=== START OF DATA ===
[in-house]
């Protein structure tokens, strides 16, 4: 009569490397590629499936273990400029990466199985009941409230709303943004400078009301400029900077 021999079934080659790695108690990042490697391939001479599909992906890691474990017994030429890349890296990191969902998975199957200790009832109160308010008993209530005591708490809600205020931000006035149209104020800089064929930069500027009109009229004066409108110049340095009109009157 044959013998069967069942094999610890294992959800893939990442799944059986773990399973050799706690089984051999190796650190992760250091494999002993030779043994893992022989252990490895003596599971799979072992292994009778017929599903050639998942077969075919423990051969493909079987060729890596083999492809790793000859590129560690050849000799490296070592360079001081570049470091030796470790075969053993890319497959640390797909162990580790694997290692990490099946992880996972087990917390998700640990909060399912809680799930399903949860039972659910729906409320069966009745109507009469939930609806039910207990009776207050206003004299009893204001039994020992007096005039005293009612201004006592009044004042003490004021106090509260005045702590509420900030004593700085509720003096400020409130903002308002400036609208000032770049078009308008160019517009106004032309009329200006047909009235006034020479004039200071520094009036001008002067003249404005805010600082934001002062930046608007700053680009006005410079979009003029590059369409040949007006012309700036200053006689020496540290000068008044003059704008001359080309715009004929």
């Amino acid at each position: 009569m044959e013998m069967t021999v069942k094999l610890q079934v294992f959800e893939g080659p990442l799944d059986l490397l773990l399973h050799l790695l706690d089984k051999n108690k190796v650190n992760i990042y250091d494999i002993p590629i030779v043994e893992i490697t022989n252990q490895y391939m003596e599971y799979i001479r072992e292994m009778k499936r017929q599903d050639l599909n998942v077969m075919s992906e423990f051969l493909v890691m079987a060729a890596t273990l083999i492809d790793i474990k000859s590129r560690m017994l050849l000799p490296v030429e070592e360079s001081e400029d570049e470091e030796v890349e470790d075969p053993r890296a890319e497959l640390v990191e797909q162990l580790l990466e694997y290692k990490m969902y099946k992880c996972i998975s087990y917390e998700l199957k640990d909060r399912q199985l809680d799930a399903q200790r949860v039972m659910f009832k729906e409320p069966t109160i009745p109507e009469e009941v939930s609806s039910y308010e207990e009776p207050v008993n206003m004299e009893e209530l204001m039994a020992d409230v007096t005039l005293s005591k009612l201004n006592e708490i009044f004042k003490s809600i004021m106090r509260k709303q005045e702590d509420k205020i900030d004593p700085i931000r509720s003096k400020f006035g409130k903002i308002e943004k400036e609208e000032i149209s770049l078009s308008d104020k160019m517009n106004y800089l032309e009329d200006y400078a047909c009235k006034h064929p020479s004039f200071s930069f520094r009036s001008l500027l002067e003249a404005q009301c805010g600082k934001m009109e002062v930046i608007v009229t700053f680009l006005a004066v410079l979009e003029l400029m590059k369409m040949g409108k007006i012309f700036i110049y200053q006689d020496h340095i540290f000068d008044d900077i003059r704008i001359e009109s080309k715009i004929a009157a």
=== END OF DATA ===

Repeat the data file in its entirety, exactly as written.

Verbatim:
[in-house]
């Protein structure tokens, strides 16, 4: 009569490397590629499936273990400029990466199985009941409230709303943004400078009301400029900077 021999079934080659790695108690990042490697391939001479599909992906890691474990017994030429890349890296990191969902998975199957200790009832109160308010008993209530005591708490809600205020931000006035149209104020800089064929930069500027009109009229004066409108110049340095009109009157 044959013998069967069942094999610890294992959800893939990442799944059986773990399973050799706690089984051999190796650190992760250091494999002993030779043994893992022989252990490895003596599971799979072992292994009778017929599903050639998942077969075919423990051969493909079987060729890596083999492809790793000859590129560690050849000799490296070592360079001081570049470091030796470790075969053993890319497959640390797909162990580790694997290692990490099946992880996972087990917390998700640990909060399912809680799930399903949860039972659910729906409320069966009745109507009469939930609806039910207990009776207050206003004299009893204001039994020992007096005039005293009612201004006592009044004042003490004021106090509260005045702590509420900030004593700085509720003096400020409130903002308002400036609208000032770049078009308008160019517009106004032309009329200006047909009235006034020479004039200071520094009036001008002067003249404005805010600082934001002062930046608007700053680009006005410079979009003029590059369409040949007006012309700036200053006689020496540290000068008044003059704008001359080309715009004929």
């Amino acid at each position: 009569m044959e013998m069967t021999v069942k094999l610890q079934v294992f959800e893939g080659p990442l799944d059986l490397l773990l399973h050799l790695l706690d089984k051999n108690k190796v650190n992760i990042y250091d494999i002993p590629i030779v043994e893992i490697t022989n252990q490895y391939m003596e599971y799979i001479r072992e292994m009778k499936r017929q599903d050639l599909n998942v077969m075919s992906e423990f051969l493909v890691m079987a060729a890596t273990l083999i492809d790793i474990k000859s590129r560690m017994l050849l000799p490296v030429e070592e360079s001081e400029d570049e470091e030796v890349e470790d075969p053993r890296a890319e497959l640390v990191e797909q162990l580790l990466e694997y290692k990490m969902y099946k992880c996972i998975s087990y917390e998700l199957k640990d909060r399912q199985l809680d799930a399903q200790r949860v039972m659910f009832k729906e409320p069966t109160i009745p109507e009469e009941v939930s609806s039910y308010e207990e009776p207050v008993n206003m004299e009893e209530l204001m039994a020992d409230v007096t005039l005293s005591k009612l201004n006592e708490i009044f004042k003490s809600i004021m106090r509260k709303q005045e702590d509420k205020i900030d004593p700085i931000r509720s003096k400020f006035g409130k903002i308002e943004k400036e609208e000032i149209s770049l078009s308008d104020k160019m517009n106004y800089l032309e009329d200006y400078a047909c009235k006034h064929p020479s004039f200071s930069f520094r009036s001008l500027l002067e003249a404005q009301c805010g600082k934001m009109e002062v930046i608007v009229t700053f680009l006005a004066v410079l979009e003029l400029m590059k369409m040949g409108k007006i012309f700036i110049y200053q006689d020496h340095i540290f000068d008044d900077i003059r704008i001359e009109s080309k715009i004929a009157a």